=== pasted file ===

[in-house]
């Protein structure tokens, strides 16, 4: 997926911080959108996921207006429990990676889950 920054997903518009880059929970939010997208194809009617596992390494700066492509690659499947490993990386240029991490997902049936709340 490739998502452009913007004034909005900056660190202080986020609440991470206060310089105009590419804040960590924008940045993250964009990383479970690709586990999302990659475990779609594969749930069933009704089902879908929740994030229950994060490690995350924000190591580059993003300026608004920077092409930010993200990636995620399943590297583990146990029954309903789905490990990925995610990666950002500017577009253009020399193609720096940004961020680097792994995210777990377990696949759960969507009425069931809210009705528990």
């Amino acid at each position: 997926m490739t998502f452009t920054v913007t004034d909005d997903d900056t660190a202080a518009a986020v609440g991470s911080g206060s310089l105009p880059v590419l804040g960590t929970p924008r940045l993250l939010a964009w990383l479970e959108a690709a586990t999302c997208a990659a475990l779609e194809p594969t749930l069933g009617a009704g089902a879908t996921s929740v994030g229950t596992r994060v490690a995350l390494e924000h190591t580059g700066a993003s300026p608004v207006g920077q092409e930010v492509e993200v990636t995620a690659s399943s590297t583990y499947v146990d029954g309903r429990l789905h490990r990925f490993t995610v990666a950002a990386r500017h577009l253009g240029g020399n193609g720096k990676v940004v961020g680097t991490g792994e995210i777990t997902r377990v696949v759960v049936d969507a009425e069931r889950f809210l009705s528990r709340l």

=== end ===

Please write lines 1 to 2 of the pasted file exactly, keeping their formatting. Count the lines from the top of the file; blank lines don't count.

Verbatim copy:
[in-house]
């Protein structure tokens, strides 16, 4: 997926911080959108996921207006429990990676889950 920054997903518009880059929970939010997208194809009617596992390494700066492509690659499947490993990386240029991490997902049936709340 490739998502452009913007004034909005900056660190202080986020609440991470206060310089105009590419804040960590924008940045993250964009990383479970690709586990999302990659475990779609594969749930069933009704089902879908929740994030229950994060490690995350924000190591580059993003300026608004920077092409930010993200990636995620399943590297583990146990029954309903789905490990990925995610990666950002500017577009253009020399193609720096940004961020680097792994995210777990377990696949759960969507009425069931809210009705528990």